Betty’s addiction was a traumatic experience
When asked what she remembers of that time, Betty said “Before I got on methadone I was totally lost. I had a habit and I didn’t know what to do about it, I just know I didn’t want it. Every moment is spent trying to figure out what you’re going to do for your next fix.” For Betty, methadone provided the stabilization she needed to move past her addiction.
The relief was just…Even the first day the relief was just…amazing. Just knowing I didn’t have to do things I didn’t want to do. I probably would not go to prison for the rest of my life. I could start rebuilding a life. Methadone was a real miracle for me.– Betty Hopper, THS Patient
Now 68 and retired
Betty is living the kind of life she always wanted to. She exercises regularly, lives in a beautiful, no-fuss apartment and is heavily involved with her church. Betty helps her church community in a number of different ways, including helping at their regular homeless feed. Knowing she can help others, provide treats, and study her faith means the world to Betty. Her recovery through time has made these things possible.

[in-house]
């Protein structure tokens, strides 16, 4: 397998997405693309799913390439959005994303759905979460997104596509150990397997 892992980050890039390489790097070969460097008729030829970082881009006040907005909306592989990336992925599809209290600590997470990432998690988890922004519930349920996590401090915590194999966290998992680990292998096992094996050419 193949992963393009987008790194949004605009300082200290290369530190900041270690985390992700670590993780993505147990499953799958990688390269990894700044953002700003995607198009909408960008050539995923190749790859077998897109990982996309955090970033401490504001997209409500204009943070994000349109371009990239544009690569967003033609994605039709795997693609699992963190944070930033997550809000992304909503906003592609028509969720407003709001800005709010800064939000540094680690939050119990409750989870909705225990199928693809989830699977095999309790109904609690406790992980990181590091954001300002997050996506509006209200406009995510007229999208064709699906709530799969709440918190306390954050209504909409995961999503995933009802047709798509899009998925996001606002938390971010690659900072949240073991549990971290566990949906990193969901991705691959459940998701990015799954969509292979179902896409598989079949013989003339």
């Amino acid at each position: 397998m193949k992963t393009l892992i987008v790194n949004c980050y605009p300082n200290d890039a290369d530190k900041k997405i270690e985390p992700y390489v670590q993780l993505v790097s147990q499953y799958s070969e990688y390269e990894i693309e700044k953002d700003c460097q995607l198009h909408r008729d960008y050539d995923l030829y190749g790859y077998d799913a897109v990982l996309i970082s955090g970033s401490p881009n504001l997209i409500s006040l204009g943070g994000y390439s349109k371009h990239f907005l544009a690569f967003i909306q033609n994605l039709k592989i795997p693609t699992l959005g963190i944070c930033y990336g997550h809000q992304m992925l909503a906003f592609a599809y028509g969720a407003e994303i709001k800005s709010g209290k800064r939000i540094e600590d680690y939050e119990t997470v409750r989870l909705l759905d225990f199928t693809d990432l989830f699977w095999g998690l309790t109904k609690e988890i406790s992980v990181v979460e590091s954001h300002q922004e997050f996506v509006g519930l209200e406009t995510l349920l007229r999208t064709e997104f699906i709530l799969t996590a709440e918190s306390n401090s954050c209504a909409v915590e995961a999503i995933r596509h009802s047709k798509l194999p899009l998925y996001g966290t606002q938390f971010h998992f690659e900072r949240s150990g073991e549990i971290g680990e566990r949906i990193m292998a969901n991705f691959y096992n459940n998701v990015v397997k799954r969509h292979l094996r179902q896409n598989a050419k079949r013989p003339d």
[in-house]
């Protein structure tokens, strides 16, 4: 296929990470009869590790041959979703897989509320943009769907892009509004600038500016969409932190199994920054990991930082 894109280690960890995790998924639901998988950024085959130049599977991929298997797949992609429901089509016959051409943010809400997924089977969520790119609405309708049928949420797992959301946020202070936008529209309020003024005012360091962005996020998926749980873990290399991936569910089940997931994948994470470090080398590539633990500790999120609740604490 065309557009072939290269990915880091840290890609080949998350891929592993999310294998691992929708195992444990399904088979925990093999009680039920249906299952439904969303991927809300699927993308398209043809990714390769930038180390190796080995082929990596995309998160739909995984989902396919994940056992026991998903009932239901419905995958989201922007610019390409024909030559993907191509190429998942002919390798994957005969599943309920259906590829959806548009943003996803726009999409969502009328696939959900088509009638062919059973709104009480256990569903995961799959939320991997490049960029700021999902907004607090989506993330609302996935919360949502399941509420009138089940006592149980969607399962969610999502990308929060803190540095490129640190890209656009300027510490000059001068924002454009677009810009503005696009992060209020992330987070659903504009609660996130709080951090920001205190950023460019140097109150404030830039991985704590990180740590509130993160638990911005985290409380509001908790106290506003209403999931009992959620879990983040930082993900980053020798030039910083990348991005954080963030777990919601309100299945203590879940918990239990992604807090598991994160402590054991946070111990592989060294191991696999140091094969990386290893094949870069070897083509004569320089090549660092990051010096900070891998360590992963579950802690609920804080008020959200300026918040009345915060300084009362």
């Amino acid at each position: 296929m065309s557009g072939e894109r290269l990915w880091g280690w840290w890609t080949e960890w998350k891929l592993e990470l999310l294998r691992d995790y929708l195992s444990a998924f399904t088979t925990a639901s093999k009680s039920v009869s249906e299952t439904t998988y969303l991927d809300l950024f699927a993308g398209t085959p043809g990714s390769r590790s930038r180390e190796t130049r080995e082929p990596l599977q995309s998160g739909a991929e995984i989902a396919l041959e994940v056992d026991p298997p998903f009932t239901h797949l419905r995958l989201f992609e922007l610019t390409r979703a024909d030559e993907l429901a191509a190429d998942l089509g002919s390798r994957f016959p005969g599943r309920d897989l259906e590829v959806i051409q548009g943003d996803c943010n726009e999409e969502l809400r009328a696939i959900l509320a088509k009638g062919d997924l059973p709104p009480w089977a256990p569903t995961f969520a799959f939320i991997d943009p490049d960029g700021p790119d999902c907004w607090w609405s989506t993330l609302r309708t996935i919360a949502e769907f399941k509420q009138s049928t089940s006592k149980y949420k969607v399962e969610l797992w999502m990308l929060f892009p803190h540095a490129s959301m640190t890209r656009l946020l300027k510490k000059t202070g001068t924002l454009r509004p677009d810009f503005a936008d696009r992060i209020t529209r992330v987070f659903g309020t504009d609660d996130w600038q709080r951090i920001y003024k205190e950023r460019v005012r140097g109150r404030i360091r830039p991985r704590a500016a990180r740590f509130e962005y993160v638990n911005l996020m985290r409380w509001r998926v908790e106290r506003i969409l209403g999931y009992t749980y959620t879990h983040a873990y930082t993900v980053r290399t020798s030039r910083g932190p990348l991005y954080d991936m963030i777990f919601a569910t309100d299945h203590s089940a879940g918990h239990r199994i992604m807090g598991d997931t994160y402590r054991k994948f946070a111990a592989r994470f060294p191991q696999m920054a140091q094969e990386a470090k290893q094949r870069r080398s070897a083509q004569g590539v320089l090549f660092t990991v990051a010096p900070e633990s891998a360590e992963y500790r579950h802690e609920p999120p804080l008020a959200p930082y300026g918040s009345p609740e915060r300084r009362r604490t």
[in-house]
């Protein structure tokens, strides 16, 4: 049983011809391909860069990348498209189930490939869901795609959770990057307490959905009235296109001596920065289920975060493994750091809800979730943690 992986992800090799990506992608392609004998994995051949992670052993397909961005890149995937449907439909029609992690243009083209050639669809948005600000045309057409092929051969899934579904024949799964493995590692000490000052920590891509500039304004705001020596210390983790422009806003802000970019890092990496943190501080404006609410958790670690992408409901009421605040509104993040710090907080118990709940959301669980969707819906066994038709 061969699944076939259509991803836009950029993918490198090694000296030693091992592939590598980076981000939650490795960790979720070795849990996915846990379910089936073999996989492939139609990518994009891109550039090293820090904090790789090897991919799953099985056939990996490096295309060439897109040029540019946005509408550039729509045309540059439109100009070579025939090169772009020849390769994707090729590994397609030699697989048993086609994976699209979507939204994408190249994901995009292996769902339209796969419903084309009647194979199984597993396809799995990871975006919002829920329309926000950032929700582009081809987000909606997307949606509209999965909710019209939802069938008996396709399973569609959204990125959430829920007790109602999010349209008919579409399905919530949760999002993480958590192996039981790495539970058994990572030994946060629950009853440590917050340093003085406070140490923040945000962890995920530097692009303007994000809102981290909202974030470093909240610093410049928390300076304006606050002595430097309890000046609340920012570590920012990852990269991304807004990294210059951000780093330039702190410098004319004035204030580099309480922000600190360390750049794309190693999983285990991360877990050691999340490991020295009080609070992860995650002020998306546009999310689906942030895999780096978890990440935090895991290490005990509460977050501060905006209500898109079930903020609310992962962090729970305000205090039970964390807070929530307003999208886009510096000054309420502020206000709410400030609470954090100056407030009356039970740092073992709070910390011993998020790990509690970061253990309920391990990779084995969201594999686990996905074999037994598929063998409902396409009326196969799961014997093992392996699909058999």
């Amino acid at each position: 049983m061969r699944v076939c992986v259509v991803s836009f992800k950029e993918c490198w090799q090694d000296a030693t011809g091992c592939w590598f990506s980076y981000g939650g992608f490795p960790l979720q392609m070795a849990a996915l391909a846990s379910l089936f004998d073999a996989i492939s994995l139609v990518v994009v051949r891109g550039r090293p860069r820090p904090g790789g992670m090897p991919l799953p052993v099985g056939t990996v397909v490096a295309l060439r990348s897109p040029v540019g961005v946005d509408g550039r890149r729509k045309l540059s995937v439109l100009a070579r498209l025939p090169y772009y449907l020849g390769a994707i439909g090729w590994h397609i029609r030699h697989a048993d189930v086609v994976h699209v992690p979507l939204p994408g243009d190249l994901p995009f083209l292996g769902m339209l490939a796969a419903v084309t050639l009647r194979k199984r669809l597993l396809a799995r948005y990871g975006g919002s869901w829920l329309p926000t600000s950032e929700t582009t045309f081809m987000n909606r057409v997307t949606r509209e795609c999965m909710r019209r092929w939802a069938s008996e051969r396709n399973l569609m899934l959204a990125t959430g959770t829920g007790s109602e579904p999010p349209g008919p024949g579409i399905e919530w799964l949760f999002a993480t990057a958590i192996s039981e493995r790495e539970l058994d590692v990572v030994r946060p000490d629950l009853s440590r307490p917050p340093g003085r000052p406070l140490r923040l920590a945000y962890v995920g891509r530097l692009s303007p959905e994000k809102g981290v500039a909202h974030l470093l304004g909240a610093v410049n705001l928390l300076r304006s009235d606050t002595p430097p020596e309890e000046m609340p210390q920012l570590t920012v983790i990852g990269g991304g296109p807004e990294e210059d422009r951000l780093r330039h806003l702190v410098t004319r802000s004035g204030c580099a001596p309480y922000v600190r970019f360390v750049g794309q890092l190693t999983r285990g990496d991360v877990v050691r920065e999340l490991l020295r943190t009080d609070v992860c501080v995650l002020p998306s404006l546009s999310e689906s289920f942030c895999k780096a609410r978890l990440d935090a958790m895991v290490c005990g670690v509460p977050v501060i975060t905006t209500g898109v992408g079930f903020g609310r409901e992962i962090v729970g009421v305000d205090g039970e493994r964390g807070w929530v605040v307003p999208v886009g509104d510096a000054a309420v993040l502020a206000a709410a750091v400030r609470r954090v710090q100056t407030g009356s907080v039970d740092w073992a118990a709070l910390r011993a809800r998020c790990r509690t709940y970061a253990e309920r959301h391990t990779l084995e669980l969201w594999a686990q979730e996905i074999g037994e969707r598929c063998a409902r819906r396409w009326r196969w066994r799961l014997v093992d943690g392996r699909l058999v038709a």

Betty wants others to know that methadone isn’t a way to get high, it’s a way to get well
I’d love for methadone treatment to be destigmatized. It’s really important to me because it’s affected my life so much. The perception is so opposite what’s really happening at these clinics. If people realized what we really do here, they would have a whole different view of methadone clinics. We have real treatment. We have groups, we have counselling, we have doctors, we have all kinds of outreach programs available through the clinic that you wouldn’t get anywhere else.
– Betty Hopper, THS Patient
Betty receives daily methadone treatment
Through a low-level maintenance dose. This helps her have peace of mind as she goes about her day. She’s seen the benefits of treatment through time. Having been sober for 20 years, Betty looks forward to growing old with grace knowing she has the support she needs.
Thanks to methadone and regular counseling